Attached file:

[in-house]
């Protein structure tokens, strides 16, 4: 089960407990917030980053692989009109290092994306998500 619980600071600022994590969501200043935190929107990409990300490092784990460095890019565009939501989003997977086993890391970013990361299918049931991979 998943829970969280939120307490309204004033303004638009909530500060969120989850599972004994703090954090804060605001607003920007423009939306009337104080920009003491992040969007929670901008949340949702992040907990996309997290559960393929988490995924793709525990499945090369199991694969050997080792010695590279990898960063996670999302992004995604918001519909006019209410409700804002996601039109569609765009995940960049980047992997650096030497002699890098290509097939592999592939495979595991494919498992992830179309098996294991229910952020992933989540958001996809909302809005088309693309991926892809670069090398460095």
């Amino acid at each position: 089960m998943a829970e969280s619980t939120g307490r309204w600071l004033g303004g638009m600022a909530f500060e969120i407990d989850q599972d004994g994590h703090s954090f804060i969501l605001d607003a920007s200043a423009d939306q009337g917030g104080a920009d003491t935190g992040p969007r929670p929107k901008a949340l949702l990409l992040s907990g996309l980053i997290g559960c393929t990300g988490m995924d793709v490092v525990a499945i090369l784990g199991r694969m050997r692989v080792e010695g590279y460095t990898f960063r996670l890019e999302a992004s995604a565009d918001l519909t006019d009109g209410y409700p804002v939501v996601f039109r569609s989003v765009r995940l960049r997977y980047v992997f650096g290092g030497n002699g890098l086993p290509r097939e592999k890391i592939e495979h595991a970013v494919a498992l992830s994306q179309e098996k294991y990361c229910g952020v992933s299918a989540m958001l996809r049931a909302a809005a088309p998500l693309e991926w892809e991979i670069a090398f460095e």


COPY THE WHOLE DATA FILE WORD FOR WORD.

[in-house]
């Protein structure tokens, strides 16, 4: 089960407990917030980053692989009109290092994306998500 619980600071600022994590969501200043935190929107990409990300490092784990460095890019565009939501989003997977086993890391970013990361299918049931991979 998943829970969280939120307490309204004033303004638009909530500060969120989850599972004994703090954090804060605001607003920007423009939306009337104080920009003491992040969007929670901008949340949702992040907990996309997290559960393929988490995924793709525990499945090369199991694969050997080792010695590279990898960063996670999302992004995604918001519909006019209410409700804002996601039109569609765009995940960049980047992997650096030497002699890098290509097939592999592939495979595991494919498992992830179309098996294991229910952020992933989540958001996809909302809005088309693309991926892809670069090398460095």
């Amino acid at each position: 089960m998943a829970e969280s619980t939120g307490r309204w600071l004033g303004g638009m600022a909530f500060e969120i407990d989850q599972d004994g994590h703090s954090f804060i969501l605001d607003a920007s200043a423009d939306q009337g917030g104080a920009d003491t935190g992040p969007r929670p929107k901008a949340l949702l990409l992040s907990g996309l980053i997290g559960c393929t990300g988490m995924d793709v490092v525990a499945i090369l784990g199991r694969m050997r692989v080792e010695g590279y460095t990898f960063r996670l890019e999302a992004s995604a565009d918001l519909t006019d009109g209410y409700p804002v939501v996601f039109r569609s989003v765009r995940l960049r997977y980047v992997f650096g290092g030497n002699g890098l086993p290509r097939e592999k890391i592939e495979h595991a970013v494919a498992l992830s994306q179309e098996k294991y990361c229910g952020v992933s299918a989540m958001l996809r049931a909302a809005a088309p998500l693309e991926w892809e991979i670069a090398f460095e």